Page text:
Bluebird Bio Snags $60M From Existing VCs and Newcomers Like Shire
Cambridge, MA-based Bluebird Bio said today it raised $60 million in an oversubscribed Series D financing to further development and testing of its gene therapy platform to treat severe genetic diseases. The round included existing investors ARCH Venture Partners, Third Rock Ventures, TVM Capital, and Forbion Capital Partners, along with new investors Deerfield Partners, RA Capital, Ramius Capital Group, and two unnamed “public investment funds,” the company said in a statement. Irish drug giant Shire, which has been investing heavily in gene therapy and regenerative medicine, also joined up as a strategic investor.
Bluebird (which was originally named Genetix) raised $88 million in three previous rounds.
Bluebird CEO Nick Leschly says the funding will help advance the company’s two lead programs, which involve testing its platform in the diseases childhood cerebral adrenoleukodystrophy (ALD) and beta-thalassemia. Leschly adds that the cash influx will also allow Bluebird to pursue a gene therapy treatment for sickle cell disease. “We’ve attracted a mature set of investors who are thinking about Bluebird in the context of a 10- or 15-year time horizon,” Leschly says. “It’s important that they’re willing to make a long-term bet.”
Indeed, Bluebird is attempting to break new ground in the controversial field of gene therapy. The company’s approach involves taking stem cells from the patient’s bone marrow, then inserting a healthy version of the disease-causing gene into it. The cells are then grown in culture and put back to the patient in a one-time procedure.
Bluebird has tested the therapy in four children with ALD, which is the progressive neurological disease that was portrayed in the film Lorenzo’s Oil. Two of the trial participants are still doing well five years post-treatment, Leschly says. The company plans to start a trial in 12 to 18 patients next year, he says, which he expects will be the pivotal trial required for FDA and European approval. “For two or three years subsequent to treatment we’ll be looking at how the brain is doing, and at what we call the ‘functional score,’ which is at the end of the day what parents care about. Are we able to stabilize the disease?”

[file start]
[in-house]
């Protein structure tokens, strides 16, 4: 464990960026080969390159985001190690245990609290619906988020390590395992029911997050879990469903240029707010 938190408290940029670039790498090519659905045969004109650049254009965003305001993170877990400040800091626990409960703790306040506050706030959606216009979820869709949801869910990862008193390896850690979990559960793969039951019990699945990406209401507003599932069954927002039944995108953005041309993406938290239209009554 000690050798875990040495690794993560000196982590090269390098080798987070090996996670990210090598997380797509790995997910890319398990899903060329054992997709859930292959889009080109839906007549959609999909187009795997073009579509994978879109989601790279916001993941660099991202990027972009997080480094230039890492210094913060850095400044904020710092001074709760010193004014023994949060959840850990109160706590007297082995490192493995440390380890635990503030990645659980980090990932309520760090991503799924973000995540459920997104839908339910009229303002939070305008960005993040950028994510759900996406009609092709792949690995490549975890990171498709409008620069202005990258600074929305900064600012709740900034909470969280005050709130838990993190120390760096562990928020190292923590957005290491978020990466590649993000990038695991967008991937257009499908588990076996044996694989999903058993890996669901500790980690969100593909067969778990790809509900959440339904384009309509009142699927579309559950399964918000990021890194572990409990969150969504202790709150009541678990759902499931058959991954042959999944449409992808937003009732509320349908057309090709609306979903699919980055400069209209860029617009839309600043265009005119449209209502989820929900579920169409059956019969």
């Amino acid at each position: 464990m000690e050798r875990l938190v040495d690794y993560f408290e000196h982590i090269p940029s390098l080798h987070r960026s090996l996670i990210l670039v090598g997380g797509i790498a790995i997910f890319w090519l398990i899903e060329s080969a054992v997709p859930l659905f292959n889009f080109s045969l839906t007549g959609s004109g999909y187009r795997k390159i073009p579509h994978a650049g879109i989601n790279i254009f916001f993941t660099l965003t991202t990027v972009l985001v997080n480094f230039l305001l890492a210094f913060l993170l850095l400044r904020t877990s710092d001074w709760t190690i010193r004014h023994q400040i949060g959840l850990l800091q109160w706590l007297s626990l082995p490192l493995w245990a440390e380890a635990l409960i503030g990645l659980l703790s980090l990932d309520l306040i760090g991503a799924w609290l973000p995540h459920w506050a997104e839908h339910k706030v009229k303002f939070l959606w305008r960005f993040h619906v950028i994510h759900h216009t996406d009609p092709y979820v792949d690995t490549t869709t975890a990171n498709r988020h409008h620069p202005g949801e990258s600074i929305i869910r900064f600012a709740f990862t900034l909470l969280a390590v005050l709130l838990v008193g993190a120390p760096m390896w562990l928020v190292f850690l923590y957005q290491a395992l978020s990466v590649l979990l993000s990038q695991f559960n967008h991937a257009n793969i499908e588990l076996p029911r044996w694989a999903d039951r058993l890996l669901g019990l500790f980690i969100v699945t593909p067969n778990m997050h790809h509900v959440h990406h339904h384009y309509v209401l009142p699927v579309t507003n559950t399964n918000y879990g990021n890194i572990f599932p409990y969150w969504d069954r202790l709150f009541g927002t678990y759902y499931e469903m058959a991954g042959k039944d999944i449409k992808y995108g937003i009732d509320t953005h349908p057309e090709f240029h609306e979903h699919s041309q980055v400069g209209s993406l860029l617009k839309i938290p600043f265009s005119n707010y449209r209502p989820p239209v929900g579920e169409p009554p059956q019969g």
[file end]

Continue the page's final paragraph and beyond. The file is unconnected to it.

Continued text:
On June 19, Bluebird announced that the FDA and the European Medicines Agency granted orphan status to the company’s ALD treatment, which guarantees it several years of market exclusivity if it is approved.
Bluebird’s other major program is in beta-thalassemia, a blood disorder characterized by a shortage of oxygen-carrying hemoglobin. Patients with the disease have to get blood transfusions on a regular basis. Bluebird’s gene therapy approach is designed to restart the body’s own hemoglobin production, and in the first patient that tried the therapy, it did just that. The patient no longer needs blood transfusions, Leschly reports. A second patient was treated in November, and the company plans to treat seven more before moving into a late-stage clinical trial.
For the next set of patients, the company plans to transition to a new “viral vector”—the construct it uses to transport the healthy genes into cells.”We’ve made dramatic improvements over the last two years in our ability to make it in a productive and potent way,” Leschly says.
The company is also examining whether the same treatment will work for sickle cell disease, a far more prevalent disorder that could represent a major market opportunity, Leschly says. “This funding allows us, as we kick off 2013, to contemplate a completely independent development plan for sickle cell disease,” Leschly says.
Leschly says the new funding will take Bluebird well into 2015, but he expects the company will need to secure some development partners to help finance late-stage development and commercialization. Bluebird’s pharma investors could be the key to securing those partners, Leschly says. Sanofi unit Genzyme invested in the company in 2010. “Adding Shire to the mix is great,” he says, noting Shire’s market leadership in rare diseases. “With their knowledge of the orphan space, it will be helpful to have them at the table.”